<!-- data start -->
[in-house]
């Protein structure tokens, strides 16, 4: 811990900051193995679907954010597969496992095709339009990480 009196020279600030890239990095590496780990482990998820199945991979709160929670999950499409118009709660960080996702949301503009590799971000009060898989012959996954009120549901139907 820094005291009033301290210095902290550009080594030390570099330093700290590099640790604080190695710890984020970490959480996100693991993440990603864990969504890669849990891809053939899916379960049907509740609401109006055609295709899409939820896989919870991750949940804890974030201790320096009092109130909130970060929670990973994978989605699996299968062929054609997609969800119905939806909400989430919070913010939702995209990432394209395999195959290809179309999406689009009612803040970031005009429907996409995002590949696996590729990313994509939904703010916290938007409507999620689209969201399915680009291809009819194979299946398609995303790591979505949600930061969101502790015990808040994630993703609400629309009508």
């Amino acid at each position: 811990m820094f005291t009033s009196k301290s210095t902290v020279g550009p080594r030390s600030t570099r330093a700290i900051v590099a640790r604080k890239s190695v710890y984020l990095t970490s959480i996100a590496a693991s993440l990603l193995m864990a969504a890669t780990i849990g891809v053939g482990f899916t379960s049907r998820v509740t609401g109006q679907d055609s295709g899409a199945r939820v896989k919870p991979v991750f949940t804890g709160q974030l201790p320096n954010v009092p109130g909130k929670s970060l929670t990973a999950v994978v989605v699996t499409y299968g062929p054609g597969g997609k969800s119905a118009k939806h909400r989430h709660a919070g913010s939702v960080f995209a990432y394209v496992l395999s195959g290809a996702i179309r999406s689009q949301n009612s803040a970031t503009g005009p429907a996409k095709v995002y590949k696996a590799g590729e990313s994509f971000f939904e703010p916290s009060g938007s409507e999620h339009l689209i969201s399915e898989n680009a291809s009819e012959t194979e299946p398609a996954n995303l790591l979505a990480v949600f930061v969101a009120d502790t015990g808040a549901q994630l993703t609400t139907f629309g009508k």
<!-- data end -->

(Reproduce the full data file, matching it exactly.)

[in-house]
């Protein structure tokens, strides 16, 4: 811990900051193995679907954010597969496992095709339009990480 009196020279600030890239990095590496780990482990998820199945991979709160929670999950499409118009709660960080996702949301503009590799971000009060898989012959996954009120549901139907 820094005291009033301290210095902290550009080594030390570099330093700290590099640790604080190695710890984020970490959480996100693991993440990603864990969504890669849990891809053939899916379960049907509740609401109006055609295709899409939820896989919870991750949940804890974030201790320096009092109130909130970060929670990973994978989605699996299968062929054609997609969800119905939806909400989430919070913010939702995209990432394209395999195959290809179309999406689009009612803040970031005009429907996409995002590949696996590729990313994509939904703010916290938007409507999620689209969201399915680009291809009819194979299946398609995303790591979505949600930061969101502790015990808040994630993703609400629309009508």
């Amino acid at each position: 811990m820094f005291t009033s009196k301290s210095t902290v020279g550009p080594r030390s600030t570099r330093a700290i900051v590099a640790r604080k890239s190695v710890y984020l990095t970490s959480i996100a590496a693991s993440l990603l193995m864990a969504a890669t780990i849990g891809v053939g482990f899916t379960s049907r998820v509740t609401g109006q679907d055609s295709g899409a199945r939820v896989k919870p991979v991750f949940t804890g709160q974030l201790p320096n954010v009092p109130g909130k929670s970060l929670t990973a999950v994978v989605v699996t499409y299968g062929p054609g597969g997609k969800s119905a118009k939806h909400r989430h709660a919070g913010s939702v960080f995209a990432y394209v496992l395999s195959g290809a996702i179309r999406s689009q949301n009612s803040a970031t503009g005009p429907a996409k095709v995002y590949k696996a590799g590729e990313s994509f971000f939904e703010p916290s009060g938007s409507e999620h339009l689209i969201s399915e898989n680009a291809s009819e012959t194979e299946p398609a996954n995303l790591l979505a990480v949600f930061v969101a009120d502790t015990g808040a549901q994630l993703t609400t139907f629309g009508k």